Respect candidate urges public to back rival at European elections
An anti-racism campaigner has emerged as the candidate who could stop the British National Party chairman Nick Griffin winning a seat in the European Parliament next month.
Peter Cranie has been chosen by the Green Party to stand in the North-west, where the BNP's hopes of winning its first seats in a nationwide election are highest. Respect, the left-wing party headed by the Bethnal Green and Bow MP George Galloway, has stood aside in the region and is urging its supporters to vote Green to stop the BNP.
The Greens, who already have two MEPs, are making a major push in the North-west. They are convinced that that the proportional representation (PR) system used in the 4 June elections makes voting Green the best way of denying the BNP victory and the significant boost in funds from the Strasbourg parliament that would follow.
Under the PR formula, all votes received in a region are added up and the first seat is given to the party with the highest number. The votes for that party are then divided by the number of seats it has already won in the region plus one (for example, if a party has won one seat, its remaining votes would be divided by two). The party which then has the highest number of votes gets the next seat. This process continues until all the seats are allocated.
At the last European elections five years ago, Labour and the Tories each won three of the North-west's nine seats, the Liberal Democrats two and the UK Independence Party (Ukip) one.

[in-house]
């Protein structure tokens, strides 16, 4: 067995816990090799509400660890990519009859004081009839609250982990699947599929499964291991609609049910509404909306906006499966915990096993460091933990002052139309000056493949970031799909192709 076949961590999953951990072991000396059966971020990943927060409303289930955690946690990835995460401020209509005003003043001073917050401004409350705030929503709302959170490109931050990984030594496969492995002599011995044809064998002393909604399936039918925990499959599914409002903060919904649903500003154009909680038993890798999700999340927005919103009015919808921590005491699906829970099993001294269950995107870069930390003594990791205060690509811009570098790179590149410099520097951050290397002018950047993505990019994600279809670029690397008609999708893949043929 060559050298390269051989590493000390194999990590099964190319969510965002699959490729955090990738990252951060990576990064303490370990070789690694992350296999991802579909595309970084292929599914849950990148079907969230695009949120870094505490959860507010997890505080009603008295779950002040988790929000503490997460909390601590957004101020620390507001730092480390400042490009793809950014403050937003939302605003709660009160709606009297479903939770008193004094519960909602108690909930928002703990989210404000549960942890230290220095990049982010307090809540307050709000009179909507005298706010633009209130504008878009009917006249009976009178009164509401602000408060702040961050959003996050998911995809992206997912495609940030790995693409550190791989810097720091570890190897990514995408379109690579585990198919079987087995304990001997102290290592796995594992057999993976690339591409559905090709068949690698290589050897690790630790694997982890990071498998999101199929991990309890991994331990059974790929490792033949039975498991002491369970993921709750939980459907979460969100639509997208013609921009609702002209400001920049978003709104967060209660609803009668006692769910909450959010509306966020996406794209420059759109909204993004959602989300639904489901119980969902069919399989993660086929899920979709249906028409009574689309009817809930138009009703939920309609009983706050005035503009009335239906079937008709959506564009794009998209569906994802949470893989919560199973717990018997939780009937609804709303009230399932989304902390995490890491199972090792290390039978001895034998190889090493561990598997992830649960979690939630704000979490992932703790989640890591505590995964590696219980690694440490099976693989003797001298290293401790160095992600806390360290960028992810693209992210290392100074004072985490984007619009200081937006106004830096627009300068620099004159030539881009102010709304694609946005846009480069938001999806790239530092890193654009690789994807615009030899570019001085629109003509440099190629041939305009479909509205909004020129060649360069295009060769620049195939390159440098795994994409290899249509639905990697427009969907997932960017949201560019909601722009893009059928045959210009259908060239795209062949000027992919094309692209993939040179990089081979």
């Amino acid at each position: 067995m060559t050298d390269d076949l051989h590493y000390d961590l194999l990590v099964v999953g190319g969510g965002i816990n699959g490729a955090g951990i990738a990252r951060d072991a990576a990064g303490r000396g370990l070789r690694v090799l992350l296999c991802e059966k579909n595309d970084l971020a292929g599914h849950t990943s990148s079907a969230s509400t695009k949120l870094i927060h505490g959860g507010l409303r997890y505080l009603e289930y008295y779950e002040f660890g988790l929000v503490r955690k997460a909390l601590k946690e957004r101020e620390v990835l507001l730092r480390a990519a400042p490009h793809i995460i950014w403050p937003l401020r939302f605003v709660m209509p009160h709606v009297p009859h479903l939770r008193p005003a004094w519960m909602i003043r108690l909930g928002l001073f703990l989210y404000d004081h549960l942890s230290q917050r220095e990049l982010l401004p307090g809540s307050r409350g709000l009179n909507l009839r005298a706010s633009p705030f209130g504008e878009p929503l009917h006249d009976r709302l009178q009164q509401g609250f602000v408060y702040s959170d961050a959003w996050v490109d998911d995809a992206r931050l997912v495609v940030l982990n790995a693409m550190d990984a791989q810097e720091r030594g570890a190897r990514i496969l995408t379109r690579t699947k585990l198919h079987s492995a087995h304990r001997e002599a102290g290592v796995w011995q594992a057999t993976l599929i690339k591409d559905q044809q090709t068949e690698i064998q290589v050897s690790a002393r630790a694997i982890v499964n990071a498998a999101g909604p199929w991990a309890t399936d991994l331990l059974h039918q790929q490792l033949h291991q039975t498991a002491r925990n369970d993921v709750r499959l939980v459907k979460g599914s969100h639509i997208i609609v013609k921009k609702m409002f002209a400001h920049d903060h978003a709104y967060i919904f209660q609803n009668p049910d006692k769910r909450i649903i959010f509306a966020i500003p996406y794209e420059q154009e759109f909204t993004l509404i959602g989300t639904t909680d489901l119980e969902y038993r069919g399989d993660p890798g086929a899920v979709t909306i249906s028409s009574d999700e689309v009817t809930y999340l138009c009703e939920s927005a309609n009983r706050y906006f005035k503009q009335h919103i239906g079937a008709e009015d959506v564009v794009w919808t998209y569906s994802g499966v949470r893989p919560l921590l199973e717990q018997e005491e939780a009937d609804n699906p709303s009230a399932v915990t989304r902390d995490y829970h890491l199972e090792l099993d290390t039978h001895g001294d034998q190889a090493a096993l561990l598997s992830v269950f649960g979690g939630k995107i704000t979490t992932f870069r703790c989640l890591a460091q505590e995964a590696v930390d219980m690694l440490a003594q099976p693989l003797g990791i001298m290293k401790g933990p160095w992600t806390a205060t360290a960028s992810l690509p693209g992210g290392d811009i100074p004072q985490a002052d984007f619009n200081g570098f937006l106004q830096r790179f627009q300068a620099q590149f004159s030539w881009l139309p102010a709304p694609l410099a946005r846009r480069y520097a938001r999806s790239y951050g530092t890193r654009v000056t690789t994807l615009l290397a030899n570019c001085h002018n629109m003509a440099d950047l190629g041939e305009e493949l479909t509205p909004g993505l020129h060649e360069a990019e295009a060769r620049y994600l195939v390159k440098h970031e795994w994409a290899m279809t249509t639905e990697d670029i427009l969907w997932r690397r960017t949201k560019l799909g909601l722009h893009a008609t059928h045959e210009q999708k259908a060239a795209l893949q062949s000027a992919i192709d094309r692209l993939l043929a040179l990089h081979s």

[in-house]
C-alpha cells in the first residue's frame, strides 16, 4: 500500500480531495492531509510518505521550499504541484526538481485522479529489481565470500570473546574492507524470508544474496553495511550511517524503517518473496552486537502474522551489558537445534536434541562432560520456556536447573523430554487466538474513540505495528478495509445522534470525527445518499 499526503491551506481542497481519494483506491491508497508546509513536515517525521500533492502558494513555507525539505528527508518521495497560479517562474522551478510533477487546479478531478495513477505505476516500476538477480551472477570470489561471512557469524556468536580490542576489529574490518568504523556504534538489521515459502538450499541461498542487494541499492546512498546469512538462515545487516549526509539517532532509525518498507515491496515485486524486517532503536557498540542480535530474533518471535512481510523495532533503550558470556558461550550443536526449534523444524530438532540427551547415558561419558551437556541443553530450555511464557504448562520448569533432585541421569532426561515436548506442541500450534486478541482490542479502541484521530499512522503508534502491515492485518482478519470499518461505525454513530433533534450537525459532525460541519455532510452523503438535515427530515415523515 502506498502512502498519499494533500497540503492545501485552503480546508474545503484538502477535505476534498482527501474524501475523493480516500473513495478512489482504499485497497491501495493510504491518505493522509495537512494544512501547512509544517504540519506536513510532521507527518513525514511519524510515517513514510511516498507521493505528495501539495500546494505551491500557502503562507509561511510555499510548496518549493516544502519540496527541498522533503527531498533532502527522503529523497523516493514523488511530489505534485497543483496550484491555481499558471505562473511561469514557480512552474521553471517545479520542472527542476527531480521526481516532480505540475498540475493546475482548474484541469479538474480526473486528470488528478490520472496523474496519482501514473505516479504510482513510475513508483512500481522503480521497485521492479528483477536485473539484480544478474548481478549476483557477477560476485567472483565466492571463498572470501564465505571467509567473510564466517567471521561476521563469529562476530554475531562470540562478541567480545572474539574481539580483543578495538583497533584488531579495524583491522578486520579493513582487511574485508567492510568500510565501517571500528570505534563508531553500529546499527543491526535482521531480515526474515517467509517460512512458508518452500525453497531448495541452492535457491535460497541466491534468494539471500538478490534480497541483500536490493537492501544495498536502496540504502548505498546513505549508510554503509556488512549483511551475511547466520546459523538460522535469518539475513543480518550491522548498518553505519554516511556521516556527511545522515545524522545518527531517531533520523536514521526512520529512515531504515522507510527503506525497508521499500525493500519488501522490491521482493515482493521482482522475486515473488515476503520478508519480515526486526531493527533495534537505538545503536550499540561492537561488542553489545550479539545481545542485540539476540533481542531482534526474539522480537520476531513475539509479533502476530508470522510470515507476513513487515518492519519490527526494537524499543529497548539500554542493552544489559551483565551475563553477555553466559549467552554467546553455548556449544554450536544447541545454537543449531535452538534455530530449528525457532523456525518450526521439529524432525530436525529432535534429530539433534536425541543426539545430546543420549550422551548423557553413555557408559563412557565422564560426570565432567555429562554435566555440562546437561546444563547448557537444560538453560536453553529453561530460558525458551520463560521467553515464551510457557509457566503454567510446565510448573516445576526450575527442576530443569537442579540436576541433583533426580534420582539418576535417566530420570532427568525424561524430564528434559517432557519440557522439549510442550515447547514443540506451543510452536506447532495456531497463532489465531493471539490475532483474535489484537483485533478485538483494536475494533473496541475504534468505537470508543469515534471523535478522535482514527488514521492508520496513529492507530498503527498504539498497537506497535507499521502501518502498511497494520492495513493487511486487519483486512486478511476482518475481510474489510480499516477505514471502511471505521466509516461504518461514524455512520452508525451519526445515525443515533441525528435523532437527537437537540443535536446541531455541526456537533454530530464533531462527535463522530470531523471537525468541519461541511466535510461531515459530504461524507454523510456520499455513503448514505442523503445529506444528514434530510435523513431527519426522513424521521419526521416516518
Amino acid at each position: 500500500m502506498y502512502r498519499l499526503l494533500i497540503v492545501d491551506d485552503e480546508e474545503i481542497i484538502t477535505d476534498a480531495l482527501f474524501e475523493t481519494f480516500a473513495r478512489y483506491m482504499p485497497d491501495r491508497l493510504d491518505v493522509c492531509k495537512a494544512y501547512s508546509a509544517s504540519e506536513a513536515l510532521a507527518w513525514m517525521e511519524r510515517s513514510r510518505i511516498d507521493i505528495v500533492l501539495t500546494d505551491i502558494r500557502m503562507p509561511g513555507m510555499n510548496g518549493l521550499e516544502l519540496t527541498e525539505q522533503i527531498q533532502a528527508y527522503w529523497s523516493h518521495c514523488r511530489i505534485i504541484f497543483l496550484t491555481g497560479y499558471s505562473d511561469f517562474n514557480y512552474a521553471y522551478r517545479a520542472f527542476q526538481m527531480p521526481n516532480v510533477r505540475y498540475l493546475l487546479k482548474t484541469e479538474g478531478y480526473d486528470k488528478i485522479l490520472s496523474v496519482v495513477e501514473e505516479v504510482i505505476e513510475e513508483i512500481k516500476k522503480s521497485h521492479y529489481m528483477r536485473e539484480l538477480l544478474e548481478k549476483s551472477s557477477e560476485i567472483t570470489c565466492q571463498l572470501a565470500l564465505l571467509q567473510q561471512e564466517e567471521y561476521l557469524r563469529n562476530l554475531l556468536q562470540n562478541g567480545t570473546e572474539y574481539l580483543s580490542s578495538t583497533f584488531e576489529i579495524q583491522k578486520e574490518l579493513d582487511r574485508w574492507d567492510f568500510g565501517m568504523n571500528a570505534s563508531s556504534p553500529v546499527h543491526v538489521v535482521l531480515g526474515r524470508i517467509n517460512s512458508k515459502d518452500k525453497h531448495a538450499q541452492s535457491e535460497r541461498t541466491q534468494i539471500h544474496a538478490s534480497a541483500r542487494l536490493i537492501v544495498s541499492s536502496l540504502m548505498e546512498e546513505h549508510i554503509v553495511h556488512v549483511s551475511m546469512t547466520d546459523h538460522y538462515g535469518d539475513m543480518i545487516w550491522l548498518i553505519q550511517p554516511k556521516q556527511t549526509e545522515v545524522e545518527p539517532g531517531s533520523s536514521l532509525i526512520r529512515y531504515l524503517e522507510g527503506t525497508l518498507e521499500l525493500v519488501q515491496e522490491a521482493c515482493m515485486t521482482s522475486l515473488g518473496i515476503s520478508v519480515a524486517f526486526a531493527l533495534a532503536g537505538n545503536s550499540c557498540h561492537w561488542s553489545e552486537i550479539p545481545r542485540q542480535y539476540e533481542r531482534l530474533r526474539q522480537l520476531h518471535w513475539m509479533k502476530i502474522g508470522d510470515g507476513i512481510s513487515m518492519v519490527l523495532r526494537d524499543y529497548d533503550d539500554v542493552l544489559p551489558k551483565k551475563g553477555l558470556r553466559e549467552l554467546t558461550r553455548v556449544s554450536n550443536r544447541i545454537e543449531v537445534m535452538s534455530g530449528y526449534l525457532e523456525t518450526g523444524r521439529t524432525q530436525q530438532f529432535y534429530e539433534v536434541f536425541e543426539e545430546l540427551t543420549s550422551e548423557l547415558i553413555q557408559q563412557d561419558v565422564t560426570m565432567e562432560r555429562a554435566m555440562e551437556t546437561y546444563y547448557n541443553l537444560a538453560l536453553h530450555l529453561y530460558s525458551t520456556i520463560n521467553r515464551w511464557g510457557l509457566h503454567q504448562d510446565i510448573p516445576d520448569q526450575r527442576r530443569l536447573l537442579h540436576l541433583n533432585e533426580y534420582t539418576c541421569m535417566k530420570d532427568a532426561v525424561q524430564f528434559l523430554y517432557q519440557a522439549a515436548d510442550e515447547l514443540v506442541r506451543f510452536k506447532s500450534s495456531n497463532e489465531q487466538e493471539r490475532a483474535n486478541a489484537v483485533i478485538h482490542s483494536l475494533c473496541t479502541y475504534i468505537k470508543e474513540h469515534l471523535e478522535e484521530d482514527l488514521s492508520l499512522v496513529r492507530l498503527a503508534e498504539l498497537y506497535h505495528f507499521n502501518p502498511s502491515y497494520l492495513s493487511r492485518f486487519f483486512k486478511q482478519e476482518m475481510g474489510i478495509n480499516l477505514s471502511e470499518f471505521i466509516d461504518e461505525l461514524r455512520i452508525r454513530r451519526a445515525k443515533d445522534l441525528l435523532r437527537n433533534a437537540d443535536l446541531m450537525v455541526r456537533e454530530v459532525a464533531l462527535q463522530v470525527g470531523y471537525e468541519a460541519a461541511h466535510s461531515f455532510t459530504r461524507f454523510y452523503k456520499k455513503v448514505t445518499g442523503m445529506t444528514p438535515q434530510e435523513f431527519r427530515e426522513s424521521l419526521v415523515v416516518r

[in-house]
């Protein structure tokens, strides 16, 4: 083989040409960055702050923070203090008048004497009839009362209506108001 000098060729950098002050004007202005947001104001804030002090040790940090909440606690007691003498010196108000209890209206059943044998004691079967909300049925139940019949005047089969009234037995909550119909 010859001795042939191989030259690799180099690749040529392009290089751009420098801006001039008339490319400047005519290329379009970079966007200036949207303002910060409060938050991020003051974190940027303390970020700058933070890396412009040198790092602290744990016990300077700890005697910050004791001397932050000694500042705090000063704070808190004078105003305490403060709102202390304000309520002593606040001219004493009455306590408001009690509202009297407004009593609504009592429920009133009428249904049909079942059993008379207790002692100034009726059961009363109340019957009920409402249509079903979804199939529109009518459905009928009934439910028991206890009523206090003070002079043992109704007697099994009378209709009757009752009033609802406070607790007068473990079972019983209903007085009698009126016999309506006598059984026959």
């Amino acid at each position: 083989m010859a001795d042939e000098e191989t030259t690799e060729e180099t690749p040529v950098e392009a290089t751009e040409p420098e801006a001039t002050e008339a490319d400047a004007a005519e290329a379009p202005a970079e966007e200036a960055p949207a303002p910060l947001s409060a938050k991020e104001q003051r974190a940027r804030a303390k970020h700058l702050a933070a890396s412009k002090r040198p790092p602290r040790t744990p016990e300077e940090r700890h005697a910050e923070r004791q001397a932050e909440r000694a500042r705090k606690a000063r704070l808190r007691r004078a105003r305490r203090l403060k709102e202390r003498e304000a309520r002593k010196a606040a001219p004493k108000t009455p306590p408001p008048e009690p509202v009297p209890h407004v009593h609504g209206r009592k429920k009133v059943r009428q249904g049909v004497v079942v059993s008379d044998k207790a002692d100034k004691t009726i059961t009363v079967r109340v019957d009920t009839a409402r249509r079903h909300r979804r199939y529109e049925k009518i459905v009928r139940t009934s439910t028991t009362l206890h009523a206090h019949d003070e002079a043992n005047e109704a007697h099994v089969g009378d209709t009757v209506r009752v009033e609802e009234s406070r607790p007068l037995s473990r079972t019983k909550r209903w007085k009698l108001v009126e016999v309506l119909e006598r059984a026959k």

Ukip's fortunes have declined since and election experts believe the crucial battle affecting the BNP's chances will be the one for fourth place behind the three main parties. The region will elect eight MEPs this time.
Mr Cranie, a 36-year-old father of one, has been preparing for next month's fight with the BNP for three years. A leading member of the Merseyside Coalition Against Racism and Fascism, he stood down from his job as a lecturer so he could devote more time to the European elections. He now works for the parenting support charity Parentline Plus.
The three main parties insist that the voting system is such a "lottery" that supporting them is the best way to beat the BNP. But the Greens are appealing over the heads of the three parties in the hope of encouraging tactical anti-BNP voting. They are also working hard to mobilise the ethnic minority vote.
Mr Cranie told The Independent yesterday that he could not "guarantee" that a vote for the Greens would prevent the BNP from winning a seat, but insisted that it offered the best hope of achieving that. In the 2004 European elections, the BNP won 6.38 per cent of the votes in the North-west and the Greens 5.55 per cent, so the Greens claim they are the most likely party to overtake the extreme-right group.
Mr Cranie, the Green Party's national spokesman on children, schools and families, has jobs as his main campaign theme. "A Green vote is a vote for jobs," he said. Accusing the BNP of "dog whistle politics", Mr Cranie added: "In an environment of economic fear and insecurity, the seeds are being sown – racism and intolerance – by a party that in its constitution bars any person because of the colour of their skin and the home of their ancestors."